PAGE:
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I have a Windows 7 computer that I use almost exclusively for streaming video (Hulu in Internet Explorer, or recorded or live broadcast TV with Windows Media Center). Often the computer freezes for a number of seconds. The hard disk light is on continuously during this time. It seems to happen a lot when I begin to watch something or after pausing the video.

Following the advice in this thread,

How do I troubleshoot a Windows 7 freeze or slowness?,

I have installed Windows Performance Analysis Tools and run the xperf command until a freeze occurs.

If I am interpreting the results correctly, the disk activity appears to correspond with the System process having a large flush count and flush service time. This is being done by a component with an unknown path tree and path name.

I have posted a set of log files here: Files

So, what do I do with this information?

Update: 1/19/14: I should probably add that there have been three BSODs in the last month--two of them in the last week. That is a much newer problem than the freezing, although it seems to point to memory or HDD problems. But as I have said in the comments below, I have run MemTest and disk diagnostics without detecting any problems. I have added the latest BSOD dump file to the collection of posted files FWIW. And there has been an ongoing problem since I bought the computer where it freezes up when coming out of standby; I have to force a restart. All of these have been random incidents that are hard to troubleshoot, and may or may not be related.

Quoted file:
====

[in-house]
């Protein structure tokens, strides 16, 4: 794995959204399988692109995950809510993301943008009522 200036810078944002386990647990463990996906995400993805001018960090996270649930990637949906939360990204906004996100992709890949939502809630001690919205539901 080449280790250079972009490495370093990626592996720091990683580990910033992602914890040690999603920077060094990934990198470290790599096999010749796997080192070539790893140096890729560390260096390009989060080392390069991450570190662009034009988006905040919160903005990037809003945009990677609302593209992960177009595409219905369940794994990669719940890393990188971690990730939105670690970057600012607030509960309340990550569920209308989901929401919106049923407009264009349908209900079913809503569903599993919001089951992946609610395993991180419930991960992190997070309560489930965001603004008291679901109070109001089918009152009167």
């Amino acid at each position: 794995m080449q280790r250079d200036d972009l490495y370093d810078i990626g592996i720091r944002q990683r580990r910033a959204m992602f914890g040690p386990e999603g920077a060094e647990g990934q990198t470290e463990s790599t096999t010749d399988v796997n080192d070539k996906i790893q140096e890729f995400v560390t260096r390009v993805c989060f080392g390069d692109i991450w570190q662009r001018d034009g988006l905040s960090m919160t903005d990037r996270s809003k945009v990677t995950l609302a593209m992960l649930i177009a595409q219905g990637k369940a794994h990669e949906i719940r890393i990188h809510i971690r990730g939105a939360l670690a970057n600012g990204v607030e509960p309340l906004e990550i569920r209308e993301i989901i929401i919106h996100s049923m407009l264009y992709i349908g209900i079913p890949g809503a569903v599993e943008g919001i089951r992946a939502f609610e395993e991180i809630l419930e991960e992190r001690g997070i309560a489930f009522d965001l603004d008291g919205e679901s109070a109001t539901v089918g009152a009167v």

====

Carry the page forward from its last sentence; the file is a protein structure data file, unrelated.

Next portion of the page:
Update: 1/29/14: I have found that the problem continues even if I do a clean boot. Is it possible that it is related to the volume of data on the HDD? I have about 300 Gb of recorded TV on the drive. They are mostly half-hour to two-hour programs, so they are large files--anywhere from 3 to 25 Gb each. They should be contiguous files; defragmenting doesn't make much of a difference in performance.

There's one other interesting piece to the puzzle: It never happens when Windows Media Center is recording. The recorded shows do not have breaks or freezes, and we can watch other video during recording without any freezing. Either Media Center commands full priority and doesn't allow interruptions, or perhaps it is somehow the cause of the freezes during playback. Or, consistent with Zero3's suggestion below, maybe the constant activity during recording prevents the drive from spinning down.

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This type of behavior normally is explained by a HDD with lots of reallocated sectors. In other words your HDD is having to move data around to another sector because the original sector is considered bad by its firmware – Ramhound Jan 17 '14 at 16:49
Check out this answer (linked in the comments on the question/answer you linked):… – Ƭᴇcʜιᴇ007 Jan 17 '14 at 16:52
Thanks for the suggestions. I had previously run diagnostics on my HDD using Western Digital Data Lifeguard Diagnostics and Acronis Drive Monitor. Both have reported a healthy drive. Is there something else I need to do to check it? I also read the referenced answer and that was how I arrived at the conclusion that a large flush count and service time was the cause of the freezes. – Cliff Jan 17 '14 at 17:12
how much RAM do you have? – Keltari Jan 17 '14 at 17:26
I have 6 Gigabytes – Cliff Jan 17 '14 at 17:31

I think it is very premature to declare the disk dead as @Ramhound seems to suggest in the comments. This seems to be pure speculation, especially considering your perfectly fine S.M.A.R.T. status with zero reallocated sectors.